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Trump’s Paris withdrawal

A debriefing and looking forward

Donald+Trump+announces+in+press+conference+speech+the+U.S.%E2%80%99s+withdrawal+on+June+1st%2C+2017
Donald Trump announces in press conference speech the U.S.’s withdrawal on June 1st, 2017

Donald Trump announces in press conference speech the U.S.’s withdrawal on June 1st, 2017

(Reuters / Kevin Lamarque)

(Reuters / Kevin Lamarque)

Donald Trump announces in press conference speech the U.S.’s withdrawal on June 1st, 2017

J-Lynn Torres, Reporter

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Washington – On Thursday, June 1st, President Donald Trump stood before reporters in the Rose Garden to announce that the United States would be withdrawing from the momentous Paris climate accord, claiming that it set unrealistic expectations on American business.

“We’re getting out,” he declared.

When the U.S. initially signed the agreement under the presidency of Barack Obama, the U.S. pledged to decrease emissions by 26-28% from 2005 levels by 2025, while also providing financial aid to developing countries.

Trump’s decision is in affirmation of his previously stated policies on climate change, as well as the president’s desire to “put America first.”

“The United States will withdraw from the Paris climate accord,” he said, “but begin negotiations to re-enter either the Paris accord or an entirely new transaction on terms that are fair to the United States, its businesses, its workers, its people, [and] its taxpayers.”

On November 4th, 2016, the Paris Agreement was put into effect. The agreement is a global effort to combat climate change, combining the efforts of nations around the world.

One of the convention’s goals is to keep the increase in average global temperatures from pre-industrial levels below 2 degrees Celsius. The agreement also strives to find efforts that will further limit this increase to 1.5 degrees Celsius. Another objective is to develop means for countries to adapt to the consequences of climate change.

Parties that have enforced the universal convention are bound by it to “put forward their best efforts through ‘nationally determined contributions’ (NDCs) and to strengthen these efforts in the years ahead,” as the UNFCCC’s official site states. Parties must also provide reports on such efforts as well as emissions.

195 nations have signed the agreement. Syria’s civil warfare puts the country in a position were participating in the accord would be infeasible, while Nicaragua felt that it was ineffective due to efforts being voluntary. Nicaragua also argued that nations that failed to meet expectations should be held accountable.

The U.S. will now join these two countries. However, Syria and Nicaragua have a much smaller carbon footprint than the U.S., the largest contributor to global emissions behind China. So what does the U.S. backing out of the Paris Agreement mean?

Elizabeth Gray is an NYC iSchool English teacher. When asked about her initial reaction to Trump’s withdrawal, she says she “was horrified and deeply upset.”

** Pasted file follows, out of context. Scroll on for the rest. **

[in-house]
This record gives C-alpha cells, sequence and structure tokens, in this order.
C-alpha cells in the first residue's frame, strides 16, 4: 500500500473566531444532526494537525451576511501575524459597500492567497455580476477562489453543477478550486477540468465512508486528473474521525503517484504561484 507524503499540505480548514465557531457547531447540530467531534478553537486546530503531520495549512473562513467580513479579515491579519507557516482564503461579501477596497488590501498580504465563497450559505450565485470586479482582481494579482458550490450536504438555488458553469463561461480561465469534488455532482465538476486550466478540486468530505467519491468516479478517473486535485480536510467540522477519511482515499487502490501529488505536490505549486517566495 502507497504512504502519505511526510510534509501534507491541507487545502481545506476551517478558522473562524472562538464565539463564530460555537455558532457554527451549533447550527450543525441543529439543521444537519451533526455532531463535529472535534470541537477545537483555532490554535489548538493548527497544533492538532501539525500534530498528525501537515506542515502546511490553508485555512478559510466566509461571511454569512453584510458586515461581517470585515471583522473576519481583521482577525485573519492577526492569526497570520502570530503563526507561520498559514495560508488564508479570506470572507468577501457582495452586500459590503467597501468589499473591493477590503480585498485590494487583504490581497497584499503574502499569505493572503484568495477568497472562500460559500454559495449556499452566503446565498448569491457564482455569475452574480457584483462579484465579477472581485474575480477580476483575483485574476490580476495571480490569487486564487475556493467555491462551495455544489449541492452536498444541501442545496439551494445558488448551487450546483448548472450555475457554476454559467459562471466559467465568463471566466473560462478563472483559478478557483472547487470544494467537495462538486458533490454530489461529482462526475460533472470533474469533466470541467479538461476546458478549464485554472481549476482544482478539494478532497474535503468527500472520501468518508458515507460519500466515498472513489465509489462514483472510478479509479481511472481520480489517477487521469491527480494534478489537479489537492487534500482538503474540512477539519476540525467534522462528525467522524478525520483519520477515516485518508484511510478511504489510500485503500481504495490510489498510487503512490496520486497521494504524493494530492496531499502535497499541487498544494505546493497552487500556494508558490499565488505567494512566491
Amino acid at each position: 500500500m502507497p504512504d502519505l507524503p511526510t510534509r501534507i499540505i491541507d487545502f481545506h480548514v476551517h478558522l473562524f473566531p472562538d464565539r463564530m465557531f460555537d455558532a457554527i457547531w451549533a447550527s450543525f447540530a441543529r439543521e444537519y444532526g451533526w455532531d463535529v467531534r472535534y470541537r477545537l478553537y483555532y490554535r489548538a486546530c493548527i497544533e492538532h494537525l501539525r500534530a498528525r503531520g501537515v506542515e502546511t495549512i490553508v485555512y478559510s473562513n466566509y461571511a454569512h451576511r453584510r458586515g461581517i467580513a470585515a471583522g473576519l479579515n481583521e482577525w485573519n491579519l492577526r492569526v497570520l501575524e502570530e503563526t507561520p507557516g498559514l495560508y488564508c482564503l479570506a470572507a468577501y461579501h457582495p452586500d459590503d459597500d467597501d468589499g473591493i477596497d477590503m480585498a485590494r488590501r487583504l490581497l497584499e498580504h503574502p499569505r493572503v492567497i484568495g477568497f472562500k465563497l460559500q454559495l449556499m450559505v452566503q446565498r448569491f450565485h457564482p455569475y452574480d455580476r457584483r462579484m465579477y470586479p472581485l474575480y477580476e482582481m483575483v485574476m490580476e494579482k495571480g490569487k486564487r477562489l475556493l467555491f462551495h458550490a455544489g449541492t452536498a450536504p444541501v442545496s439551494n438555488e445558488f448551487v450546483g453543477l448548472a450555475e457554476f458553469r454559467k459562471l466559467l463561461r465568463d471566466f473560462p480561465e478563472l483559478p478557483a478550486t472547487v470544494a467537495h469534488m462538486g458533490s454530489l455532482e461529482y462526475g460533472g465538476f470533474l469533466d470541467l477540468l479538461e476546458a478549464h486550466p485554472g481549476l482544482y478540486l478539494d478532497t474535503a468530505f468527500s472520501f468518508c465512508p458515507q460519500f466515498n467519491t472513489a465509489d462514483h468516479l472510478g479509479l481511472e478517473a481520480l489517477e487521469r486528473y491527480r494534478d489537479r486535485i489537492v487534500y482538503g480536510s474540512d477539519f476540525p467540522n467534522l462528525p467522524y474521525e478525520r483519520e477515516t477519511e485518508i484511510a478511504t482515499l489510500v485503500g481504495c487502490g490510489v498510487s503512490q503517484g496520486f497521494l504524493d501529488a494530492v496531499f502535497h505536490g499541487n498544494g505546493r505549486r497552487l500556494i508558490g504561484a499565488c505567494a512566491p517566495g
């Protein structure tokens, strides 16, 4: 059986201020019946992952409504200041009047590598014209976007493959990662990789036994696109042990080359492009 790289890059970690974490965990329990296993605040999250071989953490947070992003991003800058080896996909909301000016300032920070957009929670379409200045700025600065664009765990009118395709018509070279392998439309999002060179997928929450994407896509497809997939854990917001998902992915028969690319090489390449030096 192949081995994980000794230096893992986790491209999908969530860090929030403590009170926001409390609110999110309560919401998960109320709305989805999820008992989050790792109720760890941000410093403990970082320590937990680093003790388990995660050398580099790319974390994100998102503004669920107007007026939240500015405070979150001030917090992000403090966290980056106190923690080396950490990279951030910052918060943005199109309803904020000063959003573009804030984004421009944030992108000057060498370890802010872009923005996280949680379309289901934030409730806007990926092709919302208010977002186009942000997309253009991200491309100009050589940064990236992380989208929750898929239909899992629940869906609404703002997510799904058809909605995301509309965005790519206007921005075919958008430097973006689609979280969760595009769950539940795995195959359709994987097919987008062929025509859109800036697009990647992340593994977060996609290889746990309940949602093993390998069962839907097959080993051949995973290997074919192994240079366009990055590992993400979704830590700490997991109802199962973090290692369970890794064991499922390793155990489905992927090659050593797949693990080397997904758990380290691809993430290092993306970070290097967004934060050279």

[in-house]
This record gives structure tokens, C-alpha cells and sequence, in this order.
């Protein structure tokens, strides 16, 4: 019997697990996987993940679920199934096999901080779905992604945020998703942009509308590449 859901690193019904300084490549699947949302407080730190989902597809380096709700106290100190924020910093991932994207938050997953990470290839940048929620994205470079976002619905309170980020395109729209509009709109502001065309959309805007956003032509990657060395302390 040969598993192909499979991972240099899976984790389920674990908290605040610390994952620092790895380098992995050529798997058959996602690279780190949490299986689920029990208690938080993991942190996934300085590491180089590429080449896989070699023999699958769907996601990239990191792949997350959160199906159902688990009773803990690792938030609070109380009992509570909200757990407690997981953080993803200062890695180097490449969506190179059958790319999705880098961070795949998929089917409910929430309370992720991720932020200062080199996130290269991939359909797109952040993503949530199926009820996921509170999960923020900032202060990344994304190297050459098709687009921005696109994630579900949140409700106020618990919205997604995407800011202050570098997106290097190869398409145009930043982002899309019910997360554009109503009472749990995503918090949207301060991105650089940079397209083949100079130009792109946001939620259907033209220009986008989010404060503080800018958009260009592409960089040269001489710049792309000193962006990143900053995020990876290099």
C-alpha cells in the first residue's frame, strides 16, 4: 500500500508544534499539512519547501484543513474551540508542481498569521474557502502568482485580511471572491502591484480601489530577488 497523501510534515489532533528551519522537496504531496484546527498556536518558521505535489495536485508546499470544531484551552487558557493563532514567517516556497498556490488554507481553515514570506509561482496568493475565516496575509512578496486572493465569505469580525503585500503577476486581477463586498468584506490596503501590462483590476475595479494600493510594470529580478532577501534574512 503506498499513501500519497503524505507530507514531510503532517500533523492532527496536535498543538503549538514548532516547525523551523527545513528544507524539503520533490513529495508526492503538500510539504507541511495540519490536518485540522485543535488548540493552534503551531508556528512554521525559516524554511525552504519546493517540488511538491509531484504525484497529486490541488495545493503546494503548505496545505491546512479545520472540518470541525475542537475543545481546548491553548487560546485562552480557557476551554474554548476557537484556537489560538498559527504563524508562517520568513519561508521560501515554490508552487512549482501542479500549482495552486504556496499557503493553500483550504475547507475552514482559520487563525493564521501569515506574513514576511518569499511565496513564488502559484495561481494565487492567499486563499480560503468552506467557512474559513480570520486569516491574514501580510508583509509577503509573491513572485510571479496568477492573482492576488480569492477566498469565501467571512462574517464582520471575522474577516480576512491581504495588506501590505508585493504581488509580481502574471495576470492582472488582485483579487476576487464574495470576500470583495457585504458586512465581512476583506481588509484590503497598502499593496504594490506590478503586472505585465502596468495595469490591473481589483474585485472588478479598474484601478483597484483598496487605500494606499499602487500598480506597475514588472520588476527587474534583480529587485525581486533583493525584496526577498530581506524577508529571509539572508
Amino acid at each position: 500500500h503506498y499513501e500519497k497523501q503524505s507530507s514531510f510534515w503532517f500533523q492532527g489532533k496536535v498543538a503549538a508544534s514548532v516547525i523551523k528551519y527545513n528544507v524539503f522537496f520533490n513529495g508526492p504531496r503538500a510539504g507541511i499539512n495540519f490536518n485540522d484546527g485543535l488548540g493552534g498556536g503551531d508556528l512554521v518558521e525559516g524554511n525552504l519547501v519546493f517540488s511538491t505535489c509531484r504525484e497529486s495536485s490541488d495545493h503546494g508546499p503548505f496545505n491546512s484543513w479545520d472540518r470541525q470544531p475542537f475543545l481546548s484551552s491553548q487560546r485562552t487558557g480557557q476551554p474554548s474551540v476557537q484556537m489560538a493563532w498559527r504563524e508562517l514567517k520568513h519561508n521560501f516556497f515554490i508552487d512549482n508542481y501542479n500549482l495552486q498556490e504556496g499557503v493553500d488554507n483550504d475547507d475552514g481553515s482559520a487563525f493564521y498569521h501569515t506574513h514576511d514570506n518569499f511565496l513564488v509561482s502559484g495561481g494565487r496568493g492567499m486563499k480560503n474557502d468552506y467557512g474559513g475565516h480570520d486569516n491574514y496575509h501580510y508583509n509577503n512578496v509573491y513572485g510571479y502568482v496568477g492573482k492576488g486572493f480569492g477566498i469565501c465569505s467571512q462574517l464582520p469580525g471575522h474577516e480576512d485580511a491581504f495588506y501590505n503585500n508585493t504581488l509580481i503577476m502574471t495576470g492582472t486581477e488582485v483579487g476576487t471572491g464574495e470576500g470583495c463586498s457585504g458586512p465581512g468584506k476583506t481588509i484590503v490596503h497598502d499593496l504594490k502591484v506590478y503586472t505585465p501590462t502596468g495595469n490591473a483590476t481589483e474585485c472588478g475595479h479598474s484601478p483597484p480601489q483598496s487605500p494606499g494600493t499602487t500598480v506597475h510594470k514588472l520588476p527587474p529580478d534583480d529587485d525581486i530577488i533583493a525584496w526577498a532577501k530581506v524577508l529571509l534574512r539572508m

On how the U.S.’s withdrawal would impact the accord’s success, Gray says,“It’s a little bit hard to say. I’m hopeful for the coalition of American mayors that have come out to say that they’re going to be pursuing their own Paris Accord, essentially. Our mayor is saying he’s still committed to those principles that a lot of other mayors are.”

She also explains why she believes that the withdrawal won’t prove to be beneficial to the country: “In order for us to keep in step with the rest of the world and global economy, we need to make the same strides that other developed nations are making. By taking a step backward we’re no longer competitive in a global market because people are not going to want to buy goods and services from us if they’re not manufactured to be ecologically friendly.”

The U.S.’s withdrawal drew criticisms from both environmental advisors and other politicians.

Elon Musk, though a longtime critic of the fossil fuel industry and Trump’s policies, has been one of the president’s advisors.

However, in response to the president’s announcement, Musk said on Twitter that he is “departing [from] presidential councils,” and adds “climate change is real. Leaving Paris is not good for America or the world.”

iSchool junior Brianly Urena agrees: “The planet’s future is looking negative honestly.”

Urena adds, however, that the other nations within the accord “could sustain themselves,” and states that “coming together as a group and trying to figure out a solution, or just ideas to reduce the impact of climate change, will help us as a whole.”

iSchool freshman Alma Reiss Navarre sees the withdrawal as “a big step backward,” saying that “we’re just going to keep destroying the planet until there’s nothing left if not everyone gets involved. I think it’s really important that we either create a new kind of agreement or rejoin because our resources aren’t going to last long enough.”

Navarre also argues that U.S.’s contributions would be a small price to pay to save the environment: “I don’t think saving the environment is too costly, because we’re spending a lot of money on things we don’t need. I think we could definitely easily refocus that money on something that’s going to help the entire world.”

Former President Obama has also spoken out, retaining a positive outlook on the future: “Even in the absence of American leadership; even as this administration joins a small handful of nations that reject the future; I’m confident that our states, cities, and businesses will step up and do even more to lead the way, and help protect for future generations the one planet we’ve got.”

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Trump’s Paris withdrawal